The holiday season is upon us, and that can only mean one thing – let the office holiday parties commence. And, of course, many employees can expect office gift-giving festivities, such as secret Santa and white elephant.

How Employees Feel About Office Holiday Parties

Let go of your wallets, employers: The majority of people enjoy their holiday party. When we say most, we mean it – 61% of introverts in our study reported enjoying their office shindig, compared to 82% of extroverts.

The fun doesn't have to happen in the physical workplace, either. In fact, 56.8% of people said they felt most comfortable when the holiday party was at an alternate location rather than on-site or at the office. Partygoers spent nearly three hours at their holiday party, on average; They're not just hanging out next to Adam in accounting's desk the whole time.

As much as we all love a great get-down from our employers, not all employees reported enjoying their workplace holiday parties. Nearly 25% didn't find the office holiday party enjoyable because it meant having to spend extra time at work – another reason to move things off-site. For 18.2% of respondents, partying doesn't mix well with co-worker interactions.

Millennials make up most of the labor force, which means a lot of people at the office might be just starting off financially. Finding the right party attire can be costly, especially without an end-of-the-year bonus. Rather than attending a holiday party with clothes already in the closet, 13.2% of people said they didn't always enjoy celebrating with their co-workers because of the extra costs associated with the gathering.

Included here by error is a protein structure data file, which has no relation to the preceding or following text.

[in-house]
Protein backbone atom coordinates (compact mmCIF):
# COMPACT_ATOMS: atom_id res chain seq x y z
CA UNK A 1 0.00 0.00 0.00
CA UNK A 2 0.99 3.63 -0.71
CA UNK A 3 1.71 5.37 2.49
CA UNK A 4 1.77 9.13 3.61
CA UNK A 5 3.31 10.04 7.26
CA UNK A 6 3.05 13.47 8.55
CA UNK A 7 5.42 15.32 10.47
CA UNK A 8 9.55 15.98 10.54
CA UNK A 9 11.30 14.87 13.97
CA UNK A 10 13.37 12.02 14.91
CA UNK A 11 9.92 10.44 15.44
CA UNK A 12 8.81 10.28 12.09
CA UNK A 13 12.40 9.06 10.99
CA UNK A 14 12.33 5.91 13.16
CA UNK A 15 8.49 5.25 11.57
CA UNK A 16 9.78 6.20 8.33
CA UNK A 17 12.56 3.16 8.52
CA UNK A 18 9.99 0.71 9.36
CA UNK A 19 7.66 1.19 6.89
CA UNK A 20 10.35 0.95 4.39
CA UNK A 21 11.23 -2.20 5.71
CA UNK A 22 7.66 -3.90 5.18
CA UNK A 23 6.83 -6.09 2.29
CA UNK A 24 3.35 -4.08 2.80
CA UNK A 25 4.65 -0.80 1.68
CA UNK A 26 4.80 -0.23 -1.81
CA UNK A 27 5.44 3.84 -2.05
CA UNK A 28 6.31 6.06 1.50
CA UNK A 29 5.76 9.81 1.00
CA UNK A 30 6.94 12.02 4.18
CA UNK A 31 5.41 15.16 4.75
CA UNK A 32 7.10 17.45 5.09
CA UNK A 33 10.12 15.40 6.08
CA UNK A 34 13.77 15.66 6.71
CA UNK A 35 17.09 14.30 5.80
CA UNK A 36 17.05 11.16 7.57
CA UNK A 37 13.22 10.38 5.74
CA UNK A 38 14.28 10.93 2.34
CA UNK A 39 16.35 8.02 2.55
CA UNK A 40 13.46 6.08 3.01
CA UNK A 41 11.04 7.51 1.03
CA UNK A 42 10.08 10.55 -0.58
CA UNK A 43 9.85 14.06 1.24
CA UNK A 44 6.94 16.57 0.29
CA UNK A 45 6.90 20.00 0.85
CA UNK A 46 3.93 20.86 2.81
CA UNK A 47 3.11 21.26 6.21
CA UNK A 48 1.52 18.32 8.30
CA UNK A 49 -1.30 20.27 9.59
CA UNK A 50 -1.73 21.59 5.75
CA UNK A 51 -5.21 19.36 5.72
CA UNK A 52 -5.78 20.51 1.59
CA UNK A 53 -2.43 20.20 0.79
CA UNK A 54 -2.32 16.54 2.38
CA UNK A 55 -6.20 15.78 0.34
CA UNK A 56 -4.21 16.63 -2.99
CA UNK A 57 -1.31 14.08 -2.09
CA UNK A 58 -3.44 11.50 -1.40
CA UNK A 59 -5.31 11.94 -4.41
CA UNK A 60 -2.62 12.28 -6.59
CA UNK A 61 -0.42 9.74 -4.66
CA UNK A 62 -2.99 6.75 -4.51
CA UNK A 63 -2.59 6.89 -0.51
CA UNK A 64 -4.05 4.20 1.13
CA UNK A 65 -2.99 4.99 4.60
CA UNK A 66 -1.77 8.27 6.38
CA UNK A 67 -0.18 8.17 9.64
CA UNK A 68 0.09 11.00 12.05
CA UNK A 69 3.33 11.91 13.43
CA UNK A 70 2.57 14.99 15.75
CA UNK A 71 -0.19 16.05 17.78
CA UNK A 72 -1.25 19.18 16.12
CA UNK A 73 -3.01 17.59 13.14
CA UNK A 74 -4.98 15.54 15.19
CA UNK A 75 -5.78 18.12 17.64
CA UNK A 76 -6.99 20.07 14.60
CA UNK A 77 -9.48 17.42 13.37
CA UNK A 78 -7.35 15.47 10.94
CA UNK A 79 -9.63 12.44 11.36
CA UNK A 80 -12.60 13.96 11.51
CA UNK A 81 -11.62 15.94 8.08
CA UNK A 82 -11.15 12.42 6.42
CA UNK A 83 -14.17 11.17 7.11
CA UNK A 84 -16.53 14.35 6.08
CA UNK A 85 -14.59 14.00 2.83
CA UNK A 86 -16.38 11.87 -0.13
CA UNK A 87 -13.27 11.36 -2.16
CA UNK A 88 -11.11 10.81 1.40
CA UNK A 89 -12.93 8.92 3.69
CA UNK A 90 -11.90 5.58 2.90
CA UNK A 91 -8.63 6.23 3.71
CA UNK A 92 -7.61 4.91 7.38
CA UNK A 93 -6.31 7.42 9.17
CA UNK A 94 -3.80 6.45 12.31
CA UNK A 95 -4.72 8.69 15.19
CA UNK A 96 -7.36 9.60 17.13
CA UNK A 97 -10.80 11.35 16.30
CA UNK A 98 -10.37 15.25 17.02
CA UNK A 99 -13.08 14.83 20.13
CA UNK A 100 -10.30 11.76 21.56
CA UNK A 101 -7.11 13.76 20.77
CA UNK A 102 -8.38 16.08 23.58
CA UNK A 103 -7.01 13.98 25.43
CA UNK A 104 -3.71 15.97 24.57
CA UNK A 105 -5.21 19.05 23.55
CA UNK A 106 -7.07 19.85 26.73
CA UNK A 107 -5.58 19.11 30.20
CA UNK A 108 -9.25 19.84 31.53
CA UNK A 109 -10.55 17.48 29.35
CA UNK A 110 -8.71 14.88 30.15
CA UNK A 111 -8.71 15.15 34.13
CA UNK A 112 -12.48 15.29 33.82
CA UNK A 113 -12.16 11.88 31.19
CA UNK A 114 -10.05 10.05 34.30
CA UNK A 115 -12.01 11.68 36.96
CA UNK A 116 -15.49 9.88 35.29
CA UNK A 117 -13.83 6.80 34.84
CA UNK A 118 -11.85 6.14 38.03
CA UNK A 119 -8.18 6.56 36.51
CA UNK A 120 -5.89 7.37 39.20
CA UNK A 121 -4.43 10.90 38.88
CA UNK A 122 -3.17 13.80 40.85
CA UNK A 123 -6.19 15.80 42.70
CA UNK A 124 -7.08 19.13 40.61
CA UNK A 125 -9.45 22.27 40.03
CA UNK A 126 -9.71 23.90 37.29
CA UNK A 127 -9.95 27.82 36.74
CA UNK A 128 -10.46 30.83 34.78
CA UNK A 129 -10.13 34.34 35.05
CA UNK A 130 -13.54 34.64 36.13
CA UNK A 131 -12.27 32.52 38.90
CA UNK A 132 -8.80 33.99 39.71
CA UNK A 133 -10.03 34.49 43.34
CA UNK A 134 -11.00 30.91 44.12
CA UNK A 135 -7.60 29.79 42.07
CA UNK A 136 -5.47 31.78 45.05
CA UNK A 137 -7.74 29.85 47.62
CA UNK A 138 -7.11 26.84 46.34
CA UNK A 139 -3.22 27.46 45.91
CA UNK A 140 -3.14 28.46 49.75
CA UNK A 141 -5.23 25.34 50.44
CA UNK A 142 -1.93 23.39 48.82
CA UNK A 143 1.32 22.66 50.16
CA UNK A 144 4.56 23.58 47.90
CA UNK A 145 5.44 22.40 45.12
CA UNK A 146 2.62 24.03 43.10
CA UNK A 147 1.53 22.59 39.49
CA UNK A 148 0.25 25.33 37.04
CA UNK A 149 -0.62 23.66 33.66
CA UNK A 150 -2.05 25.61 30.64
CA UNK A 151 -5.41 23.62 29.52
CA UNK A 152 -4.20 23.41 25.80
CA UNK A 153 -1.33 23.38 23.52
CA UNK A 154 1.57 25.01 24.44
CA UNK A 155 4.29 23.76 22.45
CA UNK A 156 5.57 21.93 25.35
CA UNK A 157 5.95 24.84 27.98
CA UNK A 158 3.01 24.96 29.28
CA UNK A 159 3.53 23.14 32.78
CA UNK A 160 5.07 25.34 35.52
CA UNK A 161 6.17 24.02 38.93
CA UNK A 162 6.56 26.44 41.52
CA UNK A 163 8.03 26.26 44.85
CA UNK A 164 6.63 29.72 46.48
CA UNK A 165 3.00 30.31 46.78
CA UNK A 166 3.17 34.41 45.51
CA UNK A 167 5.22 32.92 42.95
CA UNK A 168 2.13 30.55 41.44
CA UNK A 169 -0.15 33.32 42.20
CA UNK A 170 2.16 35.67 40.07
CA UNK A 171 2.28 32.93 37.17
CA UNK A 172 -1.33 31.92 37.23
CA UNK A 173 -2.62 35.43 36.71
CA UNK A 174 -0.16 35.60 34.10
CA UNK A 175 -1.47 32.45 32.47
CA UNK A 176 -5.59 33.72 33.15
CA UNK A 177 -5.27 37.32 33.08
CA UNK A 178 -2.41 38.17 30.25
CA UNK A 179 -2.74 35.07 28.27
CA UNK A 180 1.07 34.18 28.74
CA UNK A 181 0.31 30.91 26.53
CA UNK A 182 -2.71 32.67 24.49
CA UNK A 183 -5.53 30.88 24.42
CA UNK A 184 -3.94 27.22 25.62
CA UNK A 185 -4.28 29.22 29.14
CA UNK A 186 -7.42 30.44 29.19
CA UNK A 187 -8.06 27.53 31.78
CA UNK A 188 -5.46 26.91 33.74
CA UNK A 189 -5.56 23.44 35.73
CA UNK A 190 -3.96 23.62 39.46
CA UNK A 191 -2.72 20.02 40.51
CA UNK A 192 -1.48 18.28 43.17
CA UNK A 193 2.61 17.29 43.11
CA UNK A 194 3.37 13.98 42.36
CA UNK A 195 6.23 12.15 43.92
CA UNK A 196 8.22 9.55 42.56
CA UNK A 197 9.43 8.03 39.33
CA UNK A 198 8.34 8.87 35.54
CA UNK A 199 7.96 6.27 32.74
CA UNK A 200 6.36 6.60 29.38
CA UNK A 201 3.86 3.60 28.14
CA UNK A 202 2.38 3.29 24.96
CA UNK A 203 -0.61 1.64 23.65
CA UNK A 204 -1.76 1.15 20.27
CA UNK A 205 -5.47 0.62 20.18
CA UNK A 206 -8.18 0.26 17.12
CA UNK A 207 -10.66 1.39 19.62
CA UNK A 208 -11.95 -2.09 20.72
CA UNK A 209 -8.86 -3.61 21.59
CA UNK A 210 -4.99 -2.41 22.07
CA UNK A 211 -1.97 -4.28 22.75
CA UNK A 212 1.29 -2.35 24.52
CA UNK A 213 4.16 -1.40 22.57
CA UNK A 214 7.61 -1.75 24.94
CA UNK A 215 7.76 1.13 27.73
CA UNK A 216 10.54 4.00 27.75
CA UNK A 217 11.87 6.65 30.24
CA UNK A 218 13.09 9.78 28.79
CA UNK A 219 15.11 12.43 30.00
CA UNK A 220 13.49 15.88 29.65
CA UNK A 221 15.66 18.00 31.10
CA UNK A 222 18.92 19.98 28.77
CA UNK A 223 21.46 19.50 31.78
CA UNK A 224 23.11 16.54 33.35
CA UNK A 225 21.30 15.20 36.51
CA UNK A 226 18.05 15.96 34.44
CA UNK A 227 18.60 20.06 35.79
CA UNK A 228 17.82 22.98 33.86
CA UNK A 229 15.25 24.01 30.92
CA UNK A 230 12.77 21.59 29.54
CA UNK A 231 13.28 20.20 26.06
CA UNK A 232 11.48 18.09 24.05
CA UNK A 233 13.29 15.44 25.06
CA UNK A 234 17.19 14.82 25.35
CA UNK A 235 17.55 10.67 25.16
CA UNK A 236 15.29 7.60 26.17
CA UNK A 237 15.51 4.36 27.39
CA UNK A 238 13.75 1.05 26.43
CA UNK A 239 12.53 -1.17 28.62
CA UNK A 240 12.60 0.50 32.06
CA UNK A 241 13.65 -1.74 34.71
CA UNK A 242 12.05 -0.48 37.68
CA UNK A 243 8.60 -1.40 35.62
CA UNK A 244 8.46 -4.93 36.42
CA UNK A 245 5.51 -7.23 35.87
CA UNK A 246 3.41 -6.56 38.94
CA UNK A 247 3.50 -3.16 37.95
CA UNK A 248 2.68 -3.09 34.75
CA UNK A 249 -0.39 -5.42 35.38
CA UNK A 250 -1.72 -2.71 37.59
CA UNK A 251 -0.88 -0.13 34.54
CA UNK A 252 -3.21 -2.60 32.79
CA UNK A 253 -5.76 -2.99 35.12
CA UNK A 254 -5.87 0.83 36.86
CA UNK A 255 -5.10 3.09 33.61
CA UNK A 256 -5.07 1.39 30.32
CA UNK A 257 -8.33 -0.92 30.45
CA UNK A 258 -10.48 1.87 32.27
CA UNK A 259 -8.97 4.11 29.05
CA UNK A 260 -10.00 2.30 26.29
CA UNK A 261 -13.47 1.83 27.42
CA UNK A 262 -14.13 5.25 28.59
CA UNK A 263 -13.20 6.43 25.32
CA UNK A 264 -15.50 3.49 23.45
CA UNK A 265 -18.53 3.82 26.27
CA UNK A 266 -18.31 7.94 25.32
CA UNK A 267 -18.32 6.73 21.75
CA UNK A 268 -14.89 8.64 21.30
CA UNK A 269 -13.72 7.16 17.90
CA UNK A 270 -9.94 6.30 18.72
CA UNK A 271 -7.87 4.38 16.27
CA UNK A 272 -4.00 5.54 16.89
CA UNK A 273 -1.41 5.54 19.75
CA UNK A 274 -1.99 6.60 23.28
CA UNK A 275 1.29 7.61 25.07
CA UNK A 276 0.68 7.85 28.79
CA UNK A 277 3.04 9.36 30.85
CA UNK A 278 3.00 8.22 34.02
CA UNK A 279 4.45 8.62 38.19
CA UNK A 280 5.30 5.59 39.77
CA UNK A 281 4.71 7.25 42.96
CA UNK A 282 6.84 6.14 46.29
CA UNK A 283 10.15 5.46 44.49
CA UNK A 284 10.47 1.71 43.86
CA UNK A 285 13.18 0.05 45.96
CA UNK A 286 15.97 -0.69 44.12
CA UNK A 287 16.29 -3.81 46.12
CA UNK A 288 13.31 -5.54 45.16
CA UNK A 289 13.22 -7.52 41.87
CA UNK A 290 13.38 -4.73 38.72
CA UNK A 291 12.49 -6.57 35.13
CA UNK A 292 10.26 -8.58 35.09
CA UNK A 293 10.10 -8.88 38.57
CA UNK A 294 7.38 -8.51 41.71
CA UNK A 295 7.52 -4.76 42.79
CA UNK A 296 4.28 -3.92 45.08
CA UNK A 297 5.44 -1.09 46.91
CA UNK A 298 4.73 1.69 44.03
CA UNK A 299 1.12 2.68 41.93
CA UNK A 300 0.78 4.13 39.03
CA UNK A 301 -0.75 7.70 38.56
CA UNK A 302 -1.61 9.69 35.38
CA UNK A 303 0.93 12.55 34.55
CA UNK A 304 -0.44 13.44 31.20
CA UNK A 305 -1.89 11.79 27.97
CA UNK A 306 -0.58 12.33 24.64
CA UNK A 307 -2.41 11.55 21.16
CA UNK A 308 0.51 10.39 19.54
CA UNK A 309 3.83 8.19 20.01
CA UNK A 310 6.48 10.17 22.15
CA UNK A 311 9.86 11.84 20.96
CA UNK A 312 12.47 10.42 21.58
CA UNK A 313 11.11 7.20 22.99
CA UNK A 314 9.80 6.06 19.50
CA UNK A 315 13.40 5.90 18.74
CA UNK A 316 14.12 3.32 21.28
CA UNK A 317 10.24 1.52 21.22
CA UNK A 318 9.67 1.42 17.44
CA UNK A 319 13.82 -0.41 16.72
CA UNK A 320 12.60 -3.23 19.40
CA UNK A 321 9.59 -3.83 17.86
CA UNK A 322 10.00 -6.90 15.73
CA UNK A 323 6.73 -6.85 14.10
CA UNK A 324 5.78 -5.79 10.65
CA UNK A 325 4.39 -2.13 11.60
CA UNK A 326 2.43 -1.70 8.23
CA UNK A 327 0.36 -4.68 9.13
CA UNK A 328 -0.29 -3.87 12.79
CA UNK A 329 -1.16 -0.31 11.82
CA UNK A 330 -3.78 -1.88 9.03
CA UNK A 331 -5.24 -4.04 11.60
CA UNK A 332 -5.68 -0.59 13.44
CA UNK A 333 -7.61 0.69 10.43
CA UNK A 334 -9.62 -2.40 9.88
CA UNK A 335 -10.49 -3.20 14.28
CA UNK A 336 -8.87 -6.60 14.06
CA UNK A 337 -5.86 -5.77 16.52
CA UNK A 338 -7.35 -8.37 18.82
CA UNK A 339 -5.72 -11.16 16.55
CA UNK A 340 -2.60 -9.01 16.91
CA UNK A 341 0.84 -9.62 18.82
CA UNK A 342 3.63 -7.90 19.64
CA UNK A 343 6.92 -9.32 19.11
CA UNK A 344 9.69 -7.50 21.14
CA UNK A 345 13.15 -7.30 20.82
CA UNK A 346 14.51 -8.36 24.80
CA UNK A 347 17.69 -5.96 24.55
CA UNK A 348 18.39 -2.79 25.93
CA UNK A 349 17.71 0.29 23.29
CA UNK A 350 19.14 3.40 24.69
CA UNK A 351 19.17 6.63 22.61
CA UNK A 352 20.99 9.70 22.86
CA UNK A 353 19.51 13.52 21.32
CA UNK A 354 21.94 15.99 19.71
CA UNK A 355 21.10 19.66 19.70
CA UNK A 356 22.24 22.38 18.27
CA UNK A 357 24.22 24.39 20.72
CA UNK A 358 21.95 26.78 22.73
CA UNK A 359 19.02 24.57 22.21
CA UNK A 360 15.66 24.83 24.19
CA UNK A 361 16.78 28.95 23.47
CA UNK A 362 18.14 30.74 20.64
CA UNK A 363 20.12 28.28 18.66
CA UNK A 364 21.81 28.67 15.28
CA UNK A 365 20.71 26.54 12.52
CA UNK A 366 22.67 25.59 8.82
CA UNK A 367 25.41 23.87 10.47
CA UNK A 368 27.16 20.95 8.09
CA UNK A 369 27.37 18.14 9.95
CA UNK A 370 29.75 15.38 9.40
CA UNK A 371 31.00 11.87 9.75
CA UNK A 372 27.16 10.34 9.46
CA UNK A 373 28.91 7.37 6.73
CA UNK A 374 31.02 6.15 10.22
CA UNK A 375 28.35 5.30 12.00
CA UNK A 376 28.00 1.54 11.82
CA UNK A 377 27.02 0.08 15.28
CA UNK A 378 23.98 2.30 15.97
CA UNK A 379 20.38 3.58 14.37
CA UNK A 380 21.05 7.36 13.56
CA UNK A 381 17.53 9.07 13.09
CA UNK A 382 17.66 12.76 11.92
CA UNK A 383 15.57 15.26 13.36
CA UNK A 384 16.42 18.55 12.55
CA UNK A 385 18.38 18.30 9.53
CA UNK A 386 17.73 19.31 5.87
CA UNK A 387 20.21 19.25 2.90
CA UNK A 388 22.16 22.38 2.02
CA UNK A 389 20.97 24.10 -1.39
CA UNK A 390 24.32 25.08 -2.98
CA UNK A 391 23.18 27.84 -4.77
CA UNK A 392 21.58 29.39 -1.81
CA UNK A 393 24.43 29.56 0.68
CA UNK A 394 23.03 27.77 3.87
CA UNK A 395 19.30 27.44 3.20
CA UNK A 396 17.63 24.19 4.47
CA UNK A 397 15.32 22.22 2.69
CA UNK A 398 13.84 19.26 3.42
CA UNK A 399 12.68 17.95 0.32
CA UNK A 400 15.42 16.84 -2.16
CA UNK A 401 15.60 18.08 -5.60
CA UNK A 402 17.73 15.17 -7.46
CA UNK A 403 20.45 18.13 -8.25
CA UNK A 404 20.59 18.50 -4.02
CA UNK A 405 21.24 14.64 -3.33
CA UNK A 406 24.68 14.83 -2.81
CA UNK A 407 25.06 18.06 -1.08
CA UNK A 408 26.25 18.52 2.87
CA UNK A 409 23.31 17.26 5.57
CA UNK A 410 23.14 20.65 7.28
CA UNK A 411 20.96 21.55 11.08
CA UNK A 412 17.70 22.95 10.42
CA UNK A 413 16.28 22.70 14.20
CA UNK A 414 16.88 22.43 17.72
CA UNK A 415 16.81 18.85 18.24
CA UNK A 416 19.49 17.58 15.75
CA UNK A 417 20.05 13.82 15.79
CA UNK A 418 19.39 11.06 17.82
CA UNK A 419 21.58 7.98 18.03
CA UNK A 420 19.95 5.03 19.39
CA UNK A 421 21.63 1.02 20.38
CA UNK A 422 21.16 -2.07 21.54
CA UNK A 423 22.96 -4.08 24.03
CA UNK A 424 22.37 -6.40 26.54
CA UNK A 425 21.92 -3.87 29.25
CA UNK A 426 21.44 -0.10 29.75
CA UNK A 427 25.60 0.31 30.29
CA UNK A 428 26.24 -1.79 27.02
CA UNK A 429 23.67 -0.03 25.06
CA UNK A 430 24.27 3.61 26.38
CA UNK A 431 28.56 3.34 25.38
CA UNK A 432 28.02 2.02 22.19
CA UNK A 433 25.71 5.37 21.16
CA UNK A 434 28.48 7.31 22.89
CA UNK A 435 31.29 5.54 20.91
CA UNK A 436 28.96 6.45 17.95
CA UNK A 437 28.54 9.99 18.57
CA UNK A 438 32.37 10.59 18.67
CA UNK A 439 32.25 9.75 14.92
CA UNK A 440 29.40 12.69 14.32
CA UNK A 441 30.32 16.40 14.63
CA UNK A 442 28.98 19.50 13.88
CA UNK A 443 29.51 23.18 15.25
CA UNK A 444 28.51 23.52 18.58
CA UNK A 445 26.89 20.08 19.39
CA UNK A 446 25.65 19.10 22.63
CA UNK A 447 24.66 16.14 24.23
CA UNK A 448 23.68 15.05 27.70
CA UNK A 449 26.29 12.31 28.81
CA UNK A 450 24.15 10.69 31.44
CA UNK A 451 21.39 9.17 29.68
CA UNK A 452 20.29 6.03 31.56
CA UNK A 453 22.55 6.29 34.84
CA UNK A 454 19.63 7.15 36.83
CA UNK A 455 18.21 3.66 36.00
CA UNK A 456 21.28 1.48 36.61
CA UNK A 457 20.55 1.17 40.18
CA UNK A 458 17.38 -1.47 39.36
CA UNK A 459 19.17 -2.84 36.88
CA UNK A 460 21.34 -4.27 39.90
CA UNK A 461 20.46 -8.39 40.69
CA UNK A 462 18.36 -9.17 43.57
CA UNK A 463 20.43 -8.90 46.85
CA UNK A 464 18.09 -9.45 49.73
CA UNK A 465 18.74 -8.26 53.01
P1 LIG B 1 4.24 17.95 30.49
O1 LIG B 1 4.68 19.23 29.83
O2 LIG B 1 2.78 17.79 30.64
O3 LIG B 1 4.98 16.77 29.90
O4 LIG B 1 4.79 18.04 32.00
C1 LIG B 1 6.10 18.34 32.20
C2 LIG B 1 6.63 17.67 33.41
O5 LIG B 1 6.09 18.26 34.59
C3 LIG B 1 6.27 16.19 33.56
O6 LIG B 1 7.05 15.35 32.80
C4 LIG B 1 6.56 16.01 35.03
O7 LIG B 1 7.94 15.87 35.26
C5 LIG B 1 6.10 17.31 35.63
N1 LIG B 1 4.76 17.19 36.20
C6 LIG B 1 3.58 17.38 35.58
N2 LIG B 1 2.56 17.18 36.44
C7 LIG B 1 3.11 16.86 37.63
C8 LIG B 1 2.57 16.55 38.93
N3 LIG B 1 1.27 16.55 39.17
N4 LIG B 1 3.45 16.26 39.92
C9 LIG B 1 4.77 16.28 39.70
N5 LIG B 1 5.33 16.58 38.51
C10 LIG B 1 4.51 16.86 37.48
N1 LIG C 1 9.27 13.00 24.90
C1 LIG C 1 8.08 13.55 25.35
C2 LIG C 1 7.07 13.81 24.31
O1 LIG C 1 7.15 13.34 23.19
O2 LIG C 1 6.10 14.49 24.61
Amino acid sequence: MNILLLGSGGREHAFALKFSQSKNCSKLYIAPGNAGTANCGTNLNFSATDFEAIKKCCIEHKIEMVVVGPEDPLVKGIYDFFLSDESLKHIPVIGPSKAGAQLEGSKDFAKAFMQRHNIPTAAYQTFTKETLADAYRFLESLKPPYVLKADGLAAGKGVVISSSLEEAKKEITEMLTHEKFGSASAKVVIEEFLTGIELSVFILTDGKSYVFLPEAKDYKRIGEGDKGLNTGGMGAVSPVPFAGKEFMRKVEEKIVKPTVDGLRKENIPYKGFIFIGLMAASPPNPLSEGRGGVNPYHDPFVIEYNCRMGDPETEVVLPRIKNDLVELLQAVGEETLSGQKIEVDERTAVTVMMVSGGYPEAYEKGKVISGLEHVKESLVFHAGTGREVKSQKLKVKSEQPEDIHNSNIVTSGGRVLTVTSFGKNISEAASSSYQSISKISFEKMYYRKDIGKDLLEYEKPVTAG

Should You Spend That Holiday Party Cash Elsewhere?

The coffee machine breaks every Wednesday. Rudolph is complaining about making less than Dasher, although we all know he's the face of the sleigh team. Should you still host the annual holiday party?

A small number of employees said to spend the money elsewhere. However, 64.8% of workplace partygoers said don't spend the money on something else – give the people what they want: a holiday party.

Of 35.2% of employees who preferred their companies to use that party cash elsewhere, 74.9% said individual bonuses were an alternative. People also desired more time off and subsidized meals. Less than 2% would have rather their boss spent the money on office supplies and equipment.

When it comes to holiday parties, employers aren't the only ones feeling a deficit. Our study found that those typically attending a workplace gathering spent nearly $40 on their attire and an additional $12.98 on transportation. Unless the boss is handing out bonuses, that's nearly half a day's worth of pay for most Americans.

Gift-Giving Traditions at the Office

Our findings show that 7 in 10 people reported having a holiday gift-giving tradition at work. Although 67% of introverts and 83% of extroverts said they look forward to workplace gift exchanges, co-workers spent a median of $25 on gifts for one another. However, they went the extra mile for their leaders – our respondents reported spending a median of $30 on gifts for their bosses or supervisors.